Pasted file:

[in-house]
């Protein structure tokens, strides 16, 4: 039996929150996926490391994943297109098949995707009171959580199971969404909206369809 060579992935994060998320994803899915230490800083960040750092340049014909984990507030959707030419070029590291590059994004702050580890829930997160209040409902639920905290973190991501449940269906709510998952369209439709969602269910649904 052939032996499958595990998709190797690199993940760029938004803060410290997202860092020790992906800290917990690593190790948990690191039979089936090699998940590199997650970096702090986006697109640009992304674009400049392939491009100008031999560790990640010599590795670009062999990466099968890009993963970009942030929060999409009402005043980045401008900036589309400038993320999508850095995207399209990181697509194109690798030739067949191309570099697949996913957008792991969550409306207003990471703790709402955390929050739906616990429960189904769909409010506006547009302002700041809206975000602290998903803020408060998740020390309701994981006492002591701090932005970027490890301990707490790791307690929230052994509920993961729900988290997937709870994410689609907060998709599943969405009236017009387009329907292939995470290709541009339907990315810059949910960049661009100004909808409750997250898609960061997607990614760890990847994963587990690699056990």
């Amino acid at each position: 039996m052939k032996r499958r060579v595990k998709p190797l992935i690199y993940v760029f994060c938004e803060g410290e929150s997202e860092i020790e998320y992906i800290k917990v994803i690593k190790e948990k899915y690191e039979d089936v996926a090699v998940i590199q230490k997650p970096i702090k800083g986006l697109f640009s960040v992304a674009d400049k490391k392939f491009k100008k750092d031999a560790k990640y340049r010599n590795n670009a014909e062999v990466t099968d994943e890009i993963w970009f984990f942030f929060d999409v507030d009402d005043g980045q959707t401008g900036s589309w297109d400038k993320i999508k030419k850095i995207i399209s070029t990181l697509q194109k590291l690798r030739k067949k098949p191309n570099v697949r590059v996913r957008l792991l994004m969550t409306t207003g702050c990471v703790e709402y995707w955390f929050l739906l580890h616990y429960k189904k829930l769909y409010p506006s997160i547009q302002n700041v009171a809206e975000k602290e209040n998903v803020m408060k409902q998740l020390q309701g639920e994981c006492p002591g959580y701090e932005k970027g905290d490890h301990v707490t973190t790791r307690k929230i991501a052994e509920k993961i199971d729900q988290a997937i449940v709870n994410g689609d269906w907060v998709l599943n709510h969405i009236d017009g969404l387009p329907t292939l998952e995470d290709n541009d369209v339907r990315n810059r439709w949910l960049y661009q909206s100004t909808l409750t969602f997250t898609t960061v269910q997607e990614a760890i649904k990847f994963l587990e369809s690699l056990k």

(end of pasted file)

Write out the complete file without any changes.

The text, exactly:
[in-house]
């Protein structure tokens, strides 16, 4: 039996929150996926490391994943297109098949995707009171959580199971969404909206369809 060579992935994060998320994803899915230490800083960040750092340049014909984990507030959707030419070029590291590059994004702050580890829930997160209040409902639920905290973190991501449940269906709510998952369209439709969602269910649904 052939032996499958595990998709190797690199993940760029938004803060410290997202860092020790992906800290917990690593190790948990690191039979089936090699998940590199997650970096702090986006697109640009992304674009400049392939491009100008031999560790990640010599590795670009062999990466099968890009993963970009942030929060999409009402005043980045401008900036589309400038993320999508850095995207399209990181697509194109690798030739067949191309570099697949996913957008792991969550409306207003990471703790709402955390929050739906616990429960189904769909409010506006547009302002700041809206975000602290998903803020408060998740020390309701994981006492002591701090932005970027490890301990707490790791307690929230052994509920993961729900988290997937709870994410689609907060998709599943969405009236017009387009329907292939995470290709541009339907990315810059949910960049661009100004909808409750997250898609960061997607990614760890990847994963587990690699056990």
């Amino acid at each position: 039996m052939k032996r499958r060579v595990k998709p190797l992935i690199y993940v760029f994060c938004e803060g410290e929150s997202e860092i020790e998320y992906i800290k917990v994803i690593k190790e948990k899915y690191e039979d089936v996926a090699v998940i590199q230490k997650p970096i702090k800083g986006l697109f640009s960040v992304a674009d400049k490391k392939f491009k100008k750092d031999a560790k990640y340049r010599n590795n670009a014909e062999v990466t099968d994943e890009i993963w970009f984990f942030f929060d999409v507030d009402d005043g980045q959707t401008g900036s589309w297109d400038k993320i999508k030419k850095i995207i399209s070029t990181l697509q194109k590291l690798r030739k067949k098949p191309n570099v697949r590059v996913r957008l792991l994004m969550t409306t207003g702050c990471v703790e709402y995707w955390f929050l739906l580890h616990y429960k189904k829930l769909y409010p506006s997160i547009q302002n700041v009171a809206e975000k602290e209040n998903v803020m408060k409902q998740l020390q309701g639920e994981c006492p002591g959580y701090e932005k970027g905290d490890h301990v707490t973190t790791r307690k929230i991501a052994e509920k993961i199971d729900q988290a997937i449940v709870n994410g689609d269906w907060v998709l599943n709510h969405i009236d017009g969404l387009p329907t292939l998952e995470d290709n541009d369209v339907r990315n810059r439709w949910l960049y661009q909206s100004t909808l409750t969602f997250t898609t960061v269910q997607e990614a760890i649904k990847f994963l587990e369809s690699l056990k």